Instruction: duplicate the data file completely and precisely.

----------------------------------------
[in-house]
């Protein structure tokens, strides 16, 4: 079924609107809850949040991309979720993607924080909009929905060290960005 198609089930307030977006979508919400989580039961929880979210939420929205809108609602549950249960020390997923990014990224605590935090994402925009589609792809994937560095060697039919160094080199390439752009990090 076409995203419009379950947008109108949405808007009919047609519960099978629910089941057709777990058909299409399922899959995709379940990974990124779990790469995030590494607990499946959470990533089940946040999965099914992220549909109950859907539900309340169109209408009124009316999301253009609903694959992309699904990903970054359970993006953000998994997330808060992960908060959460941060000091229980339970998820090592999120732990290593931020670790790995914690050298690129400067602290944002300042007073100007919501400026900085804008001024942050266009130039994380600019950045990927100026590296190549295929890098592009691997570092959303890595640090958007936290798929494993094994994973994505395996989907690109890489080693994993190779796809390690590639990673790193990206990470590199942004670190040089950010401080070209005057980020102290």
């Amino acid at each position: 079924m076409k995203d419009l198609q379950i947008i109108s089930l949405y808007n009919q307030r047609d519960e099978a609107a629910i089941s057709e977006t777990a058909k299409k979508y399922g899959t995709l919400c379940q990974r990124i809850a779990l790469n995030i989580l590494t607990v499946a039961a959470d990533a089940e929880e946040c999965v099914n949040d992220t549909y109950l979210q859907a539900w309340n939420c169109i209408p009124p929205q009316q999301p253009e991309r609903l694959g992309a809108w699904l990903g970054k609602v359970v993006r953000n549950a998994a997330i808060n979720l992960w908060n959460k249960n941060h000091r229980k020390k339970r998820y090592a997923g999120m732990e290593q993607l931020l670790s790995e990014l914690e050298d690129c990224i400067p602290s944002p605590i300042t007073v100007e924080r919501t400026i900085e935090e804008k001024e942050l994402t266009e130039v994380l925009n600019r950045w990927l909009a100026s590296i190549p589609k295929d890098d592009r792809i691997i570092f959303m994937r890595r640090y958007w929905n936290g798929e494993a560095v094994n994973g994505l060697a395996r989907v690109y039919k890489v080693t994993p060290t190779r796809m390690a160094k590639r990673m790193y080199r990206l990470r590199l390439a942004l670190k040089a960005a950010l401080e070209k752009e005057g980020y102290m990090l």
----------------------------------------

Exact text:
[in-house]
């Protein structure tokens, strides 16, 4: 079924609107809850949040991309979720993607924080909009929905060290960005 198609089930307030977006979508919400989580039961929880979210939420929205809108609602549950249960020390997923990014990224605590935090994402925009589609792809994937560095060697039919160094080199390439752009990090 076409995203419009379950947008109108949405808007009919047609519960099978629910089941057709777990058909299409399922899959995709379940990974990124779990790469995030590494607990499946959470990533089940946040999965099914992220549909109950859907539900309340169109209408009124009316999301253009609903694959992309699904990903970054359970993006953000998994997330808060992960908060959460941060000091229980339970998820090592999120732990290593931020670790790995914690050298690129400067602290944002300042007073100007919501400026900085804008001024942050266009130039994380600019950045990927100026590296190549295929890098592009691997570092959303890595640090958007936290798929494993094994994973994505395996989907690109890489080693994993190779796809390690590639990673790193990206990470590199942004670190040089950010401080070209005057980020102290």
């Amino acid at each position: 079924m076409k995203d419009l198609q379950i947008i109108s089930l949405y808007n009919q307030r047609d519960e099978a609107a629910i089941s057709e977006t777990a058909k299409k979508y399922g899959t995709l919400c379940q990974r990124i809850a779990l790469n995030i989580l590494t607990v499946a039961a959470d990533a089940e929880e946040c999965v099914n949040d992220t549909y109950l979210q859907a539900w309340n939420c169109i209408p009124p929205q009316q999301p253009e991309r609903l694959g992309a809108w699904l990903g970054k609602v359970v993006r953000n549950a998994a997330i808060n979720l992960w908060n959460k249960n941060h000091r229980k020390k339970r998820y090592a997923g999120m732990e290593q993607l931020l670790s790995e990014l914690e050298d690129c990224i400067p602290s944002p605590i300042t007073v100007e924080r919501t400026i900085e935090e804008k001024e942050l994402t266009e130039v994380l925009n600019r950045w990927l909009a100026s590296i190549p589609k295929d890098d592009r792809i691997i570092f959303m994937r890595r640090y958007w929905n936290g798929e494993a560095v094994n994973g994505l060697a395996r989907v690109y039919k890489v080693t994993p060290t190779r796809m390690a160094k590639r990673m790193y080199r990206l990470r590199l390439a942004l670190k040089a960005a950010l401080e070209k752009e005057g980020y102290m990090l």